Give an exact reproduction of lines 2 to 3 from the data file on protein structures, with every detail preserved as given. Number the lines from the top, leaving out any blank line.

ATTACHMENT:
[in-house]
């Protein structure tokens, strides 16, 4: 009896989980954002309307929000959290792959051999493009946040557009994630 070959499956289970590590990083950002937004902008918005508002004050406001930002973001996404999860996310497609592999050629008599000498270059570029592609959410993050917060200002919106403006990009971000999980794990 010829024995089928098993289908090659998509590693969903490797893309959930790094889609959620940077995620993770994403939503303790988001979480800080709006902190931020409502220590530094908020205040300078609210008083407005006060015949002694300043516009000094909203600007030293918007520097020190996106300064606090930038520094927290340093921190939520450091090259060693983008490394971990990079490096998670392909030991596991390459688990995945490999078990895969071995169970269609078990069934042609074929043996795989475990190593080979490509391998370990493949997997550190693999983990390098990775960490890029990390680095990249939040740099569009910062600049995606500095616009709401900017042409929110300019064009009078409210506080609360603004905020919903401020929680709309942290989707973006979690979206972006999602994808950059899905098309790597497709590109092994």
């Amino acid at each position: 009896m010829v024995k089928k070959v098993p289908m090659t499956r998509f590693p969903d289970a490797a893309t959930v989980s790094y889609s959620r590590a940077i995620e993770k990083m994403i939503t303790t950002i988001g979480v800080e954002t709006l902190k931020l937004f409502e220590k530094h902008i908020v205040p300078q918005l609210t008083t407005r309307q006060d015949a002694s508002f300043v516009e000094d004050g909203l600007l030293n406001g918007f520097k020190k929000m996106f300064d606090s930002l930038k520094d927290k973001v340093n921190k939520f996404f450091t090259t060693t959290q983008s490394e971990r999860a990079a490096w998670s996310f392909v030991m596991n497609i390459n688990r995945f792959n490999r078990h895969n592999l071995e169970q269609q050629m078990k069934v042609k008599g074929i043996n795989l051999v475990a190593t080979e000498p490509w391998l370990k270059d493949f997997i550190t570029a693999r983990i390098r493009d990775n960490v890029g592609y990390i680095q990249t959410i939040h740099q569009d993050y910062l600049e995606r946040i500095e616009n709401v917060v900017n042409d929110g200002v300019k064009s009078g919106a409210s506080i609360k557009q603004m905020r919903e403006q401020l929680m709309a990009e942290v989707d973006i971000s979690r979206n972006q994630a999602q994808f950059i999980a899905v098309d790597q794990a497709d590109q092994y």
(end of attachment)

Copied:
């Protein structure tokens, strides 16, 4: 009896989980954002309307929000959290792959051999493009946040557009994630 070959499956289970590590990083950002937004902008918005508002004050406001930002973001996404999860996310497609592999050629008599000498270059570029592609959410993050917060200002919106403006990009971000999980794990 010829024995089928098993289908090659998509590693969903490797893309959930790094889609959620940077995620993770994403939503303790988001979480800080709006902190931020409502220590530094908020205040300078609210008083407005006060015949002694300043516009000094909203600007030293918007520097020190996106300064606090930038520094927290340093921190939520450091090259060693983008490394971990990079490096998670392909030991596991390459688990995945490999078990895969071995169970269609078990069934042609074929043996795989475990190593080979490509391998370990493949997997550190693999983990390098990775960490890029990390680095990249939040740099569009910062600049995606500095616009709401900017042409929110300019064009009078409210506080609360603004905020919903401020929680709309942290989707973006979690979206972006999602994808950059899905098309790597497709590109092994």
């Amino acid at each position: 009896m010829v024995k089928k070959v098993p289908m090659t499956r998509f590693p969903d289970a490797a893309t959930v989980s790094y889609s959620r590590a940077i995620e993770k990083m994403i939503t303790t950002i988001g979480v800080e954002t709006l902190k931020l937004f409502e220590k530094h902008i908020v205040p300078q918005l609210t008083t407005r309307q006060d015949a002694s508002f300043v516009e000094d004050g909203l600007l030293n406001g918007f520097k020190k929000m996106f300064d606090s930002l930038k520094d927290k973001v340093n921190k939520f996404f450091t090259t060693t959290q983008s490394e971990r999860a990079a490096w998670s996310f392909v030991m596991n497609i390459n688990r995945f792959n490999r078990h895969n592999l071995e169970q269609q050629m078990k069934v042609k008599g074929i043996n795989l051999v475990a190593t080979e000498p490509w391998l370990k270059d493949f997997i550190t570029a693999r983990i390098r493009d990775n960490v890029g592609y990390i680095q990249t959410i939040h740099q569009d993050y910062l600049e995606r946040i500095e616009n709401v917060v900017n042409d929110g200002v300019k064009s009078g919106a409210s506080i609360k557009q603004m905020r919903e403006q401020l929680m709309a990009e942290v989707d973006i971000s979690r979206n972006q994630a999602q994808f950059i999980a899905v098309d790597q794990a497709d590109q092994y």